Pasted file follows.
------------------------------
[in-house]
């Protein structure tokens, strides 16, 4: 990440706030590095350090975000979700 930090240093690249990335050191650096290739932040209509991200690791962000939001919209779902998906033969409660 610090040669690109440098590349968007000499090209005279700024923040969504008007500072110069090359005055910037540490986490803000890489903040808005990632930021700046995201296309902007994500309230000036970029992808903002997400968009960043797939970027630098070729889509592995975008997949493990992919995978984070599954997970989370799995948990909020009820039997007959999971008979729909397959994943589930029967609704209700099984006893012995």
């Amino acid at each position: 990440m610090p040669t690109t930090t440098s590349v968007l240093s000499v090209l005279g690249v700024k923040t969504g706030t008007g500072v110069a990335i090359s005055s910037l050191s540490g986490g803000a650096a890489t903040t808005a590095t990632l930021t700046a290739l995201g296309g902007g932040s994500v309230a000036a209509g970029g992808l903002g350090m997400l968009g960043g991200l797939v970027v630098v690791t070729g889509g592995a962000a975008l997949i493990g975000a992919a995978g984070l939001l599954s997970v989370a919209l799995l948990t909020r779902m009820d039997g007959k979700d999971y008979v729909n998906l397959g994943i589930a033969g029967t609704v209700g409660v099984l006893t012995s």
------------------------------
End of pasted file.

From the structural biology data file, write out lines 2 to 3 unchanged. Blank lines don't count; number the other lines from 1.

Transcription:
């Protein structure tokens, strides 16, 4: 990440706030590095350090975000979700 930090240093690249990335050191650096290739932040209509991200690791962000939001919209779902998906033969409660 610090040669690109440098590349968007000499090209005279700024923040969504008007500072110069090359005055910037540490986490803000890489903040808005990632930021700046995201296309902007994500309230000036970029992808903002997400968009960043797939970027630098070729889509592995975008997949493990992919995978984070599954997970989370799995948990909020009820039997007959999971008979729909397959994943589930029967609704209700099984006893012995």
């Amino acid at each position: 990440m610090p040669t690109t930090t440098s590349v968007l240093s000499v090209l005279g690249v700024k923040t969504g706030t008007g500072v110069a990335i090359s005055s910037l050191s540490g986490g803000a650096a890489t903040t808005a590095t990632l930021t700046a290739l995201g296309g902007g932040s994500v309230a000036a209509g970029g992808l903002g350090m997400l968009g960043g991200l797939v970027v630098v690791t070729g889509g592995a962000a975008l997949i493990g975000a992919a995978g984070l939001l599954s997970v989370a919209l799995l948990t909020r779902m009820d039997g007959k979700d999971y008979v729909n998906l397959g994943i589930a033969g029967t609704v209700g409660v099984l006893t012995s």